You remember Oleg Cassini. He was the tiny man with the large wit, the ladies' man of Russian-Italian aristocracy who was dubbed official dress designer to Jacqueline Kennedy at the White House. He was the man who always had dapper in front of his name, the man credited with Jackie's American look and A-line dress.

But Cassini, now a white-haried 66, calls himself "another Dorian Gray." He never got a Coty Award, the fashion industry's Oscar. He was knocked as a front for Jackie's French designer purchases and never was accepted by the fashion establishment . . . These days he doesn't even sell women's clothes in the United States.

But he is now at peace with all that.

"I am the designer of the people," he says.

He's right. A survey sponsored by Galaxy Carpets, one of the 50 or so firms that carry the Oleg Cassini label, indicate that 70 percent of those women queried recognize the Cassini name, more than those who tuned in to Coco Chanel (66 percent), Yves Saint Laurent (63 percent) and Emilo Pucci (57 percent).

"I'm a $50-million business," says Cassini. That's almost as big as the business done in two Bloomies suburban stores or three Lord & Taylor branches.

It's all part of an empire that includes menswear, furs, carpets, sheets, coffee bottles, a collection of clothes made in Milan, and now men's and women's perfumes for Jovan.

It's this latest endeavor -- perfumes -- that has brought him back to Washington. He spent yesterday promoting the product he calls "erotic," a momemto, to says, of his first seductive woman in Florence.

She was beautiful and smelled of gardenias. He was 16 and tantalized. They danced, they laughed, and as the story unfolds, whether true or not, it grows better and better.

She was pretty, but after all, "I was educated by Jesuits and I had a very uneducated point of view in these matters," he remembers. "But then she beckoned me from the room," he trails off. The rest is not for the readers.

He is still a romantic. Yesterday, at the Congressional Country Club, where he was introduced after a fashion show by Woodward & Lothrop, he quipped, "I've been presented to you as the dessert." The women loved it.

"He's attractive, isn't he. What a nice luncheon companion," said Margaret McAuliffe, a contemporary of Cassini's.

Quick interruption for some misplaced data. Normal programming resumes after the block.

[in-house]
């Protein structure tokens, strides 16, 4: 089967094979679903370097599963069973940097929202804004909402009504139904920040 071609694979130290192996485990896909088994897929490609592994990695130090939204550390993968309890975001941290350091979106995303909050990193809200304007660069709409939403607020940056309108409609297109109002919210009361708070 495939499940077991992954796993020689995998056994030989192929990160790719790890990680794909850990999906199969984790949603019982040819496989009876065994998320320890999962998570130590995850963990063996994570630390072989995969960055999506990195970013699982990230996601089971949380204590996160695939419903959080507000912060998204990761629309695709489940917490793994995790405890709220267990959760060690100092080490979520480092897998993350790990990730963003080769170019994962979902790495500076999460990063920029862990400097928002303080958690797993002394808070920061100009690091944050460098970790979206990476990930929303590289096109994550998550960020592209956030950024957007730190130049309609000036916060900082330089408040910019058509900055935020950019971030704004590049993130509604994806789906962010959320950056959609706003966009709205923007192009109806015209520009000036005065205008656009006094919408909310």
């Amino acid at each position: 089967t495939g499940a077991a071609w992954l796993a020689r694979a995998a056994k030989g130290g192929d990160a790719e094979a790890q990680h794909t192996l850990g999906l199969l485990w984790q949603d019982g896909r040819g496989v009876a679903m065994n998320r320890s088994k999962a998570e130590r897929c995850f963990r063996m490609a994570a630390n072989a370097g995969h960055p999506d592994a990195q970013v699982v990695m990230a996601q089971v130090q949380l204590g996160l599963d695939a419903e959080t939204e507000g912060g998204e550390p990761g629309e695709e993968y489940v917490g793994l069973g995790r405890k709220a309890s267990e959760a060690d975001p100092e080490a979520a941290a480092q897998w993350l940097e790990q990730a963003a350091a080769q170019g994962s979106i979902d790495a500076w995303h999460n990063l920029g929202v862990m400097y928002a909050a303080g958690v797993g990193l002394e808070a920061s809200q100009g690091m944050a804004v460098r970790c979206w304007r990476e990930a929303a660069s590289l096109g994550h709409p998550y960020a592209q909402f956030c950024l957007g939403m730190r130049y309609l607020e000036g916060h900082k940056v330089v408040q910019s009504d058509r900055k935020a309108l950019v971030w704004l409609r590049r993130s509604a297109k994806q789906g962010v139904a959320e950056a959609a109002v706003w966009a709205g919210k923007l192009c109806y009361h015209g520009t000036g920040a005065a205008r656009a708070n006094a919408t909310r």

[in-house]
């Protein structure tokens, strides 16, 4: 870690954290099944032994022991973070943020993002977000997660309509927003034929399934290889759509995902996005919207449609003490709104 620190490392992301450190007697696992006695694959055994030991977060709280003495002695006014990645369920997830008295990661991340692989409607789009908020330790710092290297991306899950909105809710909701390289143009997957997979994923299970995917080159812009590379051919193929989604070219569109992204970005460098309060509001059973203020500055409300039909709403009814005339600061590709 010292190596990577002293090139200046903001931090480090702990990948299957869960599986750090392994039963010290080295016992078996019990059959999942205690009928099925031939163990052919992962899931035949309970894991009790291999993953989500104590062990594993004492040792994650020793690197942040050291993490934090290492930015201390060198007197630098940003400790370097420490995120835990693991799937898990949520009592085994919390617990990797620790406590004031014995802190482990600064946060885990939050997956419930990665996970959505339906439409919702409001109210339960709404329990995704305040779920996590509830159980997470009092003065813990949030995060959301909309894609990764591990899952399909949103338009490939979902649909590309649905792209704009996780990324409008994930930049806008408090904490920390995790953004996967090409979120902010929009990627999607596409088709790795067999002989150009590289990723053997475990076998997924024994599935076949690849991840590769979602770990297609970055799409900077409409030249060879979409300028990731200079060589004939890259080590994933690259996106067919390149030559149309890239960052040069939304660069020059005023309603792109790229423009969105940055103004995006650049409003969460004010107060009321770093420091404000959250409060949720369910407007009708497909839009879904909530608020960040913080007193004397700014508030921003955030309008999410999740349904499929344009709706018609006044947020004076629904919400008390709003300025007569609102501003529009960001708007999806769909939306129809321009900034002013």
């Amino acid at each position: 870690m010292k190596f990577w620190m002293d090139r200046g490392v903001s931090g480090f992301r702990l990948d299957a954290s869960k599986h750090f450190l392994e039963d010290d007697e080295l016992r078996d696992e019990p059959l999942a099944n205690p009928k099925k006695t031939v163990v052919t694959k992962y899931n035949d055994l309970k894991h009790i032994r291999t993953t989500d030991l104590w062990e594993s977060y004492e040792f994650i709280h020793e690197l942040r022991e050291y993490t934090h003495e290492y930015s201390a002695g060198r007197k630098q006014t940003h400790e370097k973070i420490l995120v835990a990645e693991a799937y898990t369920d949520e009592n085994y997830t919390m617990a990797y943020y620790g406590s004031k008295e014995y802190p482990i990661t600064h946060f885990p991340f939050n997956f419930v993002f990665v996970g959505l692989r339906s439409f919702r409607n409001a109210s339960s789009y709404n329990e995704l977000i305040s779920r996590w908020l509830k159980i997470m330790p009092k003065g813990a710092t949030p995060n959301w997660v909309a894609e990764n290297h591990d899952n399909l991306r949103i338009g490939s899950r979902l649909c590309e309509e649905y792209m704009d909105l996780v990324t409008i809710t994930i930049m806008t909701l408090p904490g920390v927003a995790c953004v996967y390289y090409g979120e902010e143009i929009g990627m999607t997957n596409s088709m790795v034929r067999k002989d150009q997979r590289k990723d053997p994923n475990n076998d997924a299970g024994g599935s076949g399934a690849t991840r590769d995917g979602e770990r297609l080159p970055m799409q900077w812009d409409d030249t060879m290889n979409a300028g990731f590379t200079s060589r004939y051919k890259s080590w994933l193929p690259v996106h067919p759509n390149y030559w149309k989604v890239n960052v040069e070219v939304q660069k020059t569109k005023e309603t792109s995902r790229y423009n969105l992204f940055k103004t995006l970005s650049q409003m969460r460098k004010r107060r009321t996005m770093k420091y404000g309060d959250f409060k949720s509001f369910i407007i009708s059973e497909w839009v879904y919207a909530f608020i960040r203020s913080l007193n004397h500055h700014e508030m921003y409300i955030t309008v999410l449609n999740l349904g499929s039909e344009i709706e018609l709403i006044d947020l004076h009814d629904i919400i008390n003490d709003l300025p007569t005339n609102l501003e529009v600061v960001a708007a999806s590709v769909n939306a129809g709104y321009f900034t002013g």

He is honest enough to admit that none of the recognition would have happened without Jackie. "Without her I wouldn't have the right to call myself a real trend-setting designer," he says.

It didn't hurt, either, that he also designed for Grace Kelly and Gene Tierney, the woman he married twice.

He is still a Jackie fan, "a loyalist, a friend," as he describes it. But if she needed one designer while she was "imprisoned" in the White House, she doesn't need to call on him anymore. Now her life is more varied and she needs more designers, he says. "Besides, I am part of the sad association of tragic events. Camelot will never be again.

He's still in touch. He just played in the RFK tennis tournament (and lost early because of a twisted ankel.) He sidesteps questions about designing for Joan Kennedy, except to mention that she was once a client, too.

When he was New York designer, the clothes sold well he says, because he fitted them on both a size 6 and size 14 model, (size 14 is the typical American size, he says). "The problem with New York designers is that they think everyone looks like Cheryl Tiegs."

He now makes clothes in Milan. "The American career woman won't spend more than $250 on a dress." And he can't afford to make quality clothes here for that. In Milan he has a collection of dresses sold successfully throughout Europe.

He turns down two for every one request he accepts for the use of his name. Among the rejections of late are food, face creams, hair rinses and bicycles. He doesn't pretend to design every item for his 50 companies. "I act as a quarterback," he says.

No one has asked him to do a book, but he is ripe for one on dieting, he says. Why not? When you see him in his tight, tight pants, he has an enviable physique. As they say in the business, he's got a "10-inch drop." Before you guess, it means his waist is 10 inches smaller than his shoulder width. Most men have a six-inch drop.

He starts with a formula borrowed from Alfred Hitchcock from the days when he was doing costumes for Grace Kelly in "To Catch a Thief." Coffee and juice for breakfast, shrimp coctail for lunch and anything you want for dinner. "So contradictory is the human spirit that when you say you can have anything you want, you don't want much," he says.

The physique and the charm still work on women, he says. "Maybe because of my age, women don't turn me down these dats. There are two kinds of women. Those who like youth -- they are in the great minority. And then there are those who like older men. It is reassuring for a woman to go out with an older man who really doesn't care about the results."

And for sure, age has not diminished the self-assured wit and style.

His problem now is to find someone to play Oleg Cassini in the upcoming film about Gene Tierney. "I don't consider myself handsome, but I'm not ugly either," he teases. He dismisses Robert Redford and Dustin Hoffman, then considers Omar Sharif. Or perhaps Oleg himself playing Oleg with a dark wig. He laughs, but he doesn't say no.